December 6, 2011 | Vol. 11 Number 25
Collectors Club Price Guide PCGS CoinFacts Services Set RegistrySM
The Mint had an Extremely Successful Year
By Jaime Hernandez

The U.S. Mint has definitely had a busy year. If a collector wanted to purchase an example of every single coin the U.S. Mint struck in 2011, it would cost approximately $25,000! The Mint sold a ton of gold and silver coins this year. In the Silver Eagle Series alone, the Mint sold around 40 million Uncirculated Silver Eagles - a new record!

History has repeatedly proved that silver and gold have always been extremely popular. Some of our readers may remember the Hunt Brothers, who were infatuated with silver. If they would have played their cards right, they would still probably be among of the world's wealthiest individuals. To learn more about the rise and fall of these two brothers, please read our featured article entitled How the Hunt Brothers Cornered the Silver Market.

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The winner in this issue will receive a 1877-CC Seated Dime in a special PCGS holder indicating eCollector issue #81. Check the next issue to see if you won. Good luck!

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How the Hunt Brothers Cornered the Silver Market
By Jaime Hernandez

It all started with two extremely wealthy brothers named Nelson Bunker Hunt and William Herbert Bunker Hunt - also known as "The Hunt Brothers."

The two brothers were the sons of Haroldson Lafayette Hunt, Jr. who happened to be the wealthiest man in the world from the 1940s until the 1960s, thanks to his extremely successful oil drilling ventures in Texas.

Nelson Bunker, the second oldest son, became wealthy by overseeing his father's oil empire. Nelson, like his father, enjoyed gambling and he too began drilling for oil with his own money in the early 1960s in Pakistan. Unfortunately, he ended up losing $11 million on one of his first ventures. He continued to gamble and bid against some of the world's largest oil companies for some oil drilling leases in Libya. He acquired tracts #2 and #65 in Libya; Read More...

What You Need to Know About PCGS Sample Slabs
By Alan Canavan

In this article, I would like to introduce new collectors to the fast-growing world of sample slab collecting. It's time for those of you who already own sample slabs to reevaluate what you have to see what they might be worth.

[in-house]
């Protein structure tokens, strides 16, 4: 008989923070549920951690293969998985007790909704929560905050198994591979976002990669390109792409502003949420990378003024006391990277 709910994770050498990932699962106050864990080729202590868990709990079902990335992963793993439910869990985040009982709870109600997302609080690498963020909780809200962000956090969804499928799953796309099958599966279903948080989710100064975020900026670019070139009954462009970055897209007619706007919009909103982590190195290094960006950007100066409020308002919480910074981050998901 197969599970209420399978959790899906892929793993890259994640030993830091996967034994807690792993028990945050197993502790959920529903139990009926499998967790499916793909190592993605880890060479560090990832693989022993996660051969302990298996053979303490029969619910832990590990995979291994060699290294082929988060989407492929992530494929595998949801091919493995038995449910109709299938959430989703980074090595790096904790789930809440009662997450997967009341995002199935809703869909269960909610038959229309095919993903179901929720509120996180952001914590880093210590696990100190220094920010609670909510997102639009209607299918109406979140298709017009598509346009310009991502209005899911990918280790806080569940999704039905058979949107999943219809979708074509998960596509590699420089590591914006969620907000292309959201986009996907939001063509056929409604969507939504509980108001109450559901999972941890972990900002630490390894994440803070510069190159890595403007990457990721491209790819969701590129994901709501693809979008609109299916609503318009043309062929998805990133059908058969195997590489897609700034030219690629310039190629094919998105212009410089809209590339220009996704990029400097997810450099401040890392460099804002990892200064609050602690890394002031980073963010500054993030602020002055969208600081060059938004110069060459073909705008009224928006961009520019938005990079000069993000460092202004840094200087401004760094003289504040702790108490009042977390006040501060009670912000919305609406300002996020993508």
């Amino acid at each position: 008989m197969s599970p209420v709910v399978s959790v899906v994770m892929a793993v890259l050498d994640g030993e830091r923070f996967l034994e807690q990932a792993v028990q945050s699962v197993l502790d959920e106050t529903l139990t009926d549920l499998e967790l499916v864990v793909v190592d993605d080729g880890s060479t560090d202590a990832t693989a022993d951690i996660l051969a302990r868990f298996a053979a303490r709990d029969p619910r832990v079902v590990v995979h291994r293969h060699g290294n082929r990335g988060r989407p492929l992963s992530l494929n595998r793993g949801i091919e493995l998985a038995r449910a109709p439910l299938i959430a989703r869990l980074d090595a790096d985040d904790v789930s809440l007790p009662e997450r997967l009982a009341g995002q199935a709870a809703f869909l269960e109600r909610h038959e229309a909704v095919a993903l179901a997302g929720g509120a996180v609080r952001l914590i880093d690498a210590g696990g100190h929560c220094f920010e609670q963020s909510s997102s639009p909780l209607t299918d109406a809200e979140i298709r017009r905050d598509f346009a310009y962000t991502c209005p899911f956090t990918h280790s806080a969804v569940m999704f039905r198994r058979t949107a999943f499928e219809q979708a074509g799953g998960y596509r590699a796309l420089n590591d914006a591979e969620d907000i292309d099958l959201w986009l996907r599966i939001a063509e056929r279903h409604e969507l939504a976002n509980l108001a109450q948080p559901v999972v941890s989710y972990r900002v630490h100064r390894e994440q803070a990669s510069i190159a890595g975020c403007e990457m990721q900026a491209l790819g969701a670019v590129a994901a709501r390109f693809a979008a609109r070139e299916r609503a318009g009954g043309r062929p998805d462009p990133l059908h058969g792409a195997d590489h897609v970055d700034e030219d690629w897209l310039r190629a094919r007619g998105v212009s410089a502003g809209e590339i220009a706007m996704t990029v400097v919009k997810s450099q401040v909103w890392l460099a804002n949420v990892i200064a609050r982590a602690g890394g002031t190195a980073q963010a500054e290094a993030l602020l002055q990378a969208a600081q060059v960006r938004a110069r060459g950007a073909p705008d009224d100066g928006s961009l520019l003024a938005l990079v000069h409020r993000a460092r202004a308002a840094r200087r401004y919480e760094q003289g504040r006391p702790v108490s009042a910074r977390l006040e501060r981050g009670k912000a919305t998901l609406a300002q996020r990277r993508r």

I think of sample slabs as a way of watching the "slabbed" coin claim its place in Numismatic history and evolution. With each new slab design, a new era in sample slab collecting begins and a new face for coin holders appears in the marketplace. Sample slab collecting is by no means a new hobby, but it has become very popular and now is a good time to start or renew a collection.

With all this new growth comes the inevitable high demand and subsequent value increase. At the moment, the market is all over the place, which is to be expected as collectors discover which samples are rare, and which samples are common. Values should settle as the hobby moves forward. Read More...

PCGS CoinFacts 1829 10C Curl Base 2 (Regular Strike)

Since the launch of PCGS CoinFacts,™ we have been hard at work updating and expanding the site's information. Here's another recent example:

Gordon Wrubel: The 1829 Curl base 2 is an extremely rare and much sought-after variety. PCGS has only graded a couple dozen examples in the past 25 years and so far, the highest grade was VF35. Read More...

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Numismatics should be FUN is the mantra of Bill Shamhart of Numismatic Americana.
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Can You Grade Like a Professional?
By BJ Searls

In January at the FUN show in Orlando, PCGS PhotogradeTM Online will sponsor the display of two PCGS grading sets: Morgan Dollars (MS60 to MS68) and $20 Gold Saint Gaudens (MS60 to MS67). In conjunction with this display, we will sponsor a PCGS Collectors Club Grading Contest. The winner will receive a PCGS Secure Plus MS65 $20 Saint Gaudens! Read More...

1915-S Panama-Pacific $50 Octagonal
By Q. David Bowers

Robert I. Aitken, a New York artist, designed the octagonal and round 1915-S Panama-Pacific International Exposition $50 pieces. Both have the same design, except that unlike the round issue, the octagonal coins display dolphins in the angles on the obverse and reverse between the inscription and the points of the border.

The obverse depicts Minerva, according to the official description "The Goddess of Wisdom, Skill, Contemplation, Spinning, Weaving and of Agriculture and Horticulture," obviously, an all-around, ideal type of mythological person. Read More...

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